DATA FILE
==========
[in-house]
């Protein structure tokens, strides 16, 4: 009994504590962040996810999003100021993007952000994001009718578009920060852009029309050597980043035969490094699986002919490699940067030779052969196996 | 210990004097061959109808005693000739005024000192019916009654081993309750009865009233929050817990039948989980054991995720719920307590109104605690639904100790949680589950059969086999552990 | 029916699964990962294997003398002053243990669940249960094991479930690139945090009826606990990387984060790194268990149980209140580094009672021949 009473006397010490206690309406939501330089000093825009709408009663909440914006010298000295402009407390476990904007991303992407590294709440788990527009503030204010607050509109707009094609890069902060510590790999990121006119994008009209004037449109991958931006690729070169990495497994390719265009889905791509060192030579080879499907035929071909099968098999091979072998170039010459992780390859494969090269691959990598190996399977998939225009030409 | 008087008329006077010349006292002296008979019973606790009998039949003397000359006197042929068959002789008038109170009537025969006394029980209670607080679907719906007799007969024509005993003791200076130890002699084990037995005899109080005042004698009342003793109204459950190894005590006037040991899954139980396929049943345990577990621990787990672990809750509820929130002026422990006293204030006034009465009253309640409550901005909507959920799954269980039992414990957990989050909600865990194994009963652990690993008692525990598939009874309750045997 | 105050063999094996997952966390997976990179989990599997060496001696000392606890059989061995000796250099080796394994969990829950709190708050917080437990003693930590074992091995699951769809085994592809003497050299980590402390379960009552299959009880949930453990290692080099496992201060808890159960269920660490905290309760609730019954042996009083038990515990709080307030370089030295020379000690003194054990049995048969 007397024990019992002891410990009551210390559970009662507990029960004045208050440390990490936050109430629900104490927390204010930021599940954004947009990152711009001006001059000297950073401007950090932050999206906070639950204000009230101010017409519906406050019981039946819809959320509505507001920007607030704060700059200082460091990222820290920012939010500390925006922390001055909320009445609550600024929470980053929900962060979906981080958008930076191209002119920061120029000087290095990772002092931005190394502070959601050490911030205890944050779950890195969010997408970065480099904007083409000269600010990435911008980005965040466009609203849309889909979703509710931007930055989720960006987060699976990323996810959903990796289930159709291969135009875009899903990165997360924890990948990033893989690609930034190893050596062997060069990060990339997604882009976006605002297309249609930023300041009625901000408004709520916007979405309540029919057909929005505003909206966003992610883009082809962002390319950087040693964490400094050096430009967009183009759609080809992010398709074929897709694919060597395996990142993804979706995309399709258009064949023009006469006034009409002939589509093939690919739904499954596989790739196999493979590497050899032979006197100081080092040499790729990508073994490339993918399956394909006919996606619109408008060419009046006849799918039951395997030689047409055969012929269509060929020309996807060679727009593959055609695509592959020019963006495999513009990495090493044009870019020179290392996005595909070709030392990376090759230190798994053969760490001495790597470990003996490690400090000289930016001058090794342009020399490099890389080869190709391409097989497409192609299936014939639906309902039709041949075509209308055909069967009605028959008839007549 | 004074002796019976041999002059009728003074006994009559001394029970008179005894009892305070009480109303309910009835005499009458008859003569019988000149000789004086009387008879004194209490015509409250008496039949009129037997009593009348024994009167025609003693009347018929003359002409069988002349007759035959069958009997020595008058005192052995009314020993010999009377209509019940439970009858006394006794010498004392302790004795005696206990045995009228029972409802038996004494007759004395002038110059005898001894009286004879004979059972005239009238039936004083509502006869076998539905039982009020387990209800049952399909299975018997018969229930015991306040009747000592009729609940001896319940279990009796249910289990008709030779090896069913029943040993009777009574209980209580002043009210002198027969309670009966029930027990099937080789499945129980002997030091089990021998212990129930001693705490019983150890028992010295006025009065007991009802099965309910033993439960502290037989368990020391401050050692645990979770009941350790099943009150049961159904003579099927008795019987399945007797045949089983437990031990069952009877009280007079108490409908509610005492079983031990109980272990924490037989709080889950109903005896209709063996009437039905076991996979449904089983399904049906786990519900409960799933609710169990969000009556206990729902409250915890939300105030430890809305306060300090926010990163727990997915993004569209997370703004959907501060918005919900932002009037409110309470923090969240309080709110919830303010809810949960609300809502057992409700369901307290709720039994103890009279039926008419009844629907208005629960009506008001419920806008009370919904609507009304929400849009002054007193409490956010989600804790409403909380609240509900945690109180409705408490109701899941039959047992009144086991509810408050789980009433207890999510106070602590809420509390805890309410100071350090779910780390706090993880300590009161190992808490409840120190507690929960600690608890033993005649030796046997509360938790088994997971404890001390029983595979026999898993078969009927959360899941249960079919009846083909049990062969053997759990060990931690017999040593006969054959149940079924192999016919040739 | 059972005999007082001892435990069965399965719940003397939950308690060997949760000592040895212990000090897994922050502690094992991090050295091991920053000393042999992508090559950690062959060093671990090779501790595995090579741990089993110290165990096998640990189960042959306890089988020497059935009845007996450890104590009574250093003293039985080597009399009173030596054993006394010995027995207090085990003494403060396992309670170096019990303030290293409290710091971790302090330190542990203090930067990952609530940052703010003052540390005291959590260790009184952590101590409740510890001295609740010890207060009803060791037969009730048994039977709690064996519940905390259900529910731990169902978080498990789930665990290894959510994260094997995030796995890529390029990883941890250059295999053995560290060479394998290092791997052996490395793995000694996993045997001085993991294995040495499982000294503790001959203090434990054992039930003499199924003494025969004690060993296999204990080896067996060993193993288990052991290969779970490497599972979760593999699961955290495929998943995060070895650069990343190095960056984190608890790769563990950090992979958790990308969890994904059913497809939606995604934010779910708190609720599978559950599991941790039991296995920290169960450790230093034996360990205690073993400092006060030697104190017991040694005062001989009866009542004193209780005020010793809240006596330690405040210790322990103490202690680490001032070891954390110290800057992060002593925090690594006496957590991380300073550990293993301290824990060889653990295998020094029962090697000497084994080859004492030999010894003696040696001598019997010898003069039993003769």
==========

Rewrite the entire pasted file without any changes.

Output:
[in-house]
């Protein structure tokens, strides 16, 4: 009994504590962040996810999003100021993007952000994001009718578009920060852009029309050597980043035969490094699986002919490699940067030779052969196996 | 210990004097061959109808005693000739005024000192019916009654081993309750009865009233929050817990039948989980054991995720719920307590109104605690639904100790949680589950059969086999552990 | 029916699964990962294997003398002053243990669940249960094991479930690139945090009826606990990387984060790194268990149980209140580094009672021949 009473006397010490206690309406939501330089000093825009709408009663909440914006010298000295402009407390476990904007991303992407590294709440788990527009503030204010607050509109707009094609890069902060510590790999990121006119994008009209004037449109991958931006690729070169990495497994390719265009889905791509060192030579080879499907035929071909099968098999091979072998170039010459992780390859494969090269691959990598190996399977998939225009030409 | 008087008329006077010349006292002296008979019973606790009998039949003397000359006197042929068959002789008038109170009537025969006394029980209670607080679907719906007799007969024509005993003791200076130890002699084990037995005899109080005042004698009342003793109204459950190894005590006037040991899954139980396929049943345990577990621990787990672990809750509820929130002026422990006293204030006034009465009253309640409550901005909507959920799954269980039992414990957990989050909600865990194994009963652990690993008692525990598939009874309750045997 | 105050063999094996997952966390997976990179989990599997060496001696000392606890059989061995000796250099080796394994969990829950709190708050917080437990003693930590074992091995699951769809085994592809003497050299980590402390379960009552299959009880949930453990290692080099496992201060808890159960269920660490905290309760609730019954042996009083038990515990709080307030370089030295020379000690003194054990049995048969 007397024990019992002891410990009551210390559970009662507990029960004045208050440390990490936050109430629900104490927390204010930021599940954004947009990152711009001006001059000297950073401007950090932050999206906070639950204000009230101010017409519906406050019981039946819809959320509505507001920007607030704060700059200082460091990222820290920012939010500390925006922390001055909320009445609550600024929470980053929900962060979906981080958008930076191209002119920061120029000087290095990772002092931005190394502070959601050490911030205890944050779950890195969010997408970065480099904007083409000269600010990435911008980005965040466009609203849309889909979703509710931007930055989720960006987060699976990323996810959903990796289930159709291969135009875009899903990165997360924890990948990033893989690609930034190893050596062997060069990060990339997604882009976006605002297309249609930023300041009625901000408004709520916007979405309540029919057909929005505003909206966003992610883009082809962002390319950087040693964490400094050096430009967009183009759609080809992010398709074929897709694919060597395996990142993804979706995309399709258009064949023009006469006034009409002939589509093939690919739904499954596989790739196999493979590497050899032979006197100081080092040499790729990508073994490339993918399956394909006919996606619109408008060419009046006849799918039951395997030689047409055969012929269509060929020309996807060679727009593959055609695509592959020019963006495999513009990495090493044009870019020179290392996005595909070709030392990376090759230190798994053969760490001495790597470990003996490690400090000289930016001058090794342009020399490099890389080869190709391409097989497409192609299936014939639906309902039709041949075509209308055909069967009605028959008839007549 | 004074002796019976041999002059009728003074006994009559001394029970008179005894009892305070009480109303309910009835005499009458008859003569019988000149000789004086009387008879004194209490015509409250008496039949009129037997009593009348024994009167025609003693009347018929003359002409069988002349007759035959069958009997020595008058005192052995009314020993010999009377209509019940439970009858006394006794010498004392302790004795005696206990045995009228029972409802038996004494007759004395002038110059005898001894009286004879004979059972005239009238039936004083509502006869076998539905039982009020387990209800049952399909299975018997018969229930015991306040009747000592009729609940001896319940279990009796249910289990008709030779090896069913029943040993009777009574209980209580002043009210002198027969309670009966029930027990099937080789499945129980002997030091089990021998212990129930001693705490019983150890028992010295006025009065007991009802099965309910033993439960502290037989368990020391401050050692645990979770009941350790099943009150049961159904003579099927008795019987399945007797045949089983437990031990069952009877009280007079108490409908509610005492079983031990109980272990924490037989709080889950109903005896209709063996009437039905076991996979449904089983399904049906786990519900409960799933609710169990969000009556206990729902409250915890939300105030430890809305306060300090926010990163727990997915993004569209997370703004959907501060918005919900932002009037409110309470923090969240309080709110919830303010809810949960609300809502057992409700369901307290709720039994103890009279039926008419009844629907208005629960009506008001419920806008009370919904609507009304929400849009002054007193409490956010989600804790409403909380609240509900945690109180409705408490109701899941039959047992009144086991509810408050789980009433207890999510106070602590809420509390805890309410100071350090779910780390706090993880300590009161190992808490409840120190507690929960600690608890033993005649030796046997509360938790088994997971404890001390029983595979026999898993078969009927959360899941249960079919009846083909049990062969053997759990060990931690017999040593006969054959149940079924192999016919040739 | 059972005999007082001892435990069965399965719940003397939950308690060997949760000592040895212990000090897994922050502690094992991090050295091991920053000393042999992508090559950690062959060093671990090779501790595995090579741990089993110290165990096998640990189960042959306890089988020497059935009845007996450890104590009574250093003293039985080597009399009173030596054993006394010995027995207090085990003494403060396992309670170096019990303030290293409290710091971790302090330190542990203090930067990952609530940052703010003052540390005291959590260790009184952590101590409740510890001295609740010890207060009803060791037969009730048994039977709690064996519940905390259900529910731990169902978080498990789930665990290894959510994260094997995030796995890529390029990883941890250059295999053995560290060479394998290092791997052996490395793995000694996993045997001085993991294995040495499982000294503790001959203090434990054992039930003499199924003494025969004690060993296999204990080896067996060993193993288990052991290969779970490497599972979760593999699961955290495929998943995060070895650069990343190095960056984190608890790769563990950090992979958790990308969890994904059913497809939606995604934010779910708190609720599978559950599991941790039991296995920290169960450790230093034996360990205690073993400092006060030697104190017991040694005062001989009866009542004193209780005020010793809240006596330690405040210790322990103490202690680490001032070891954390110290800057992060002593925090690594006496957590991380300073550990293993301290824990060889653990295998020094029962090697000497084994080859004492030999010894003696040696001598019997010898003069039993003769």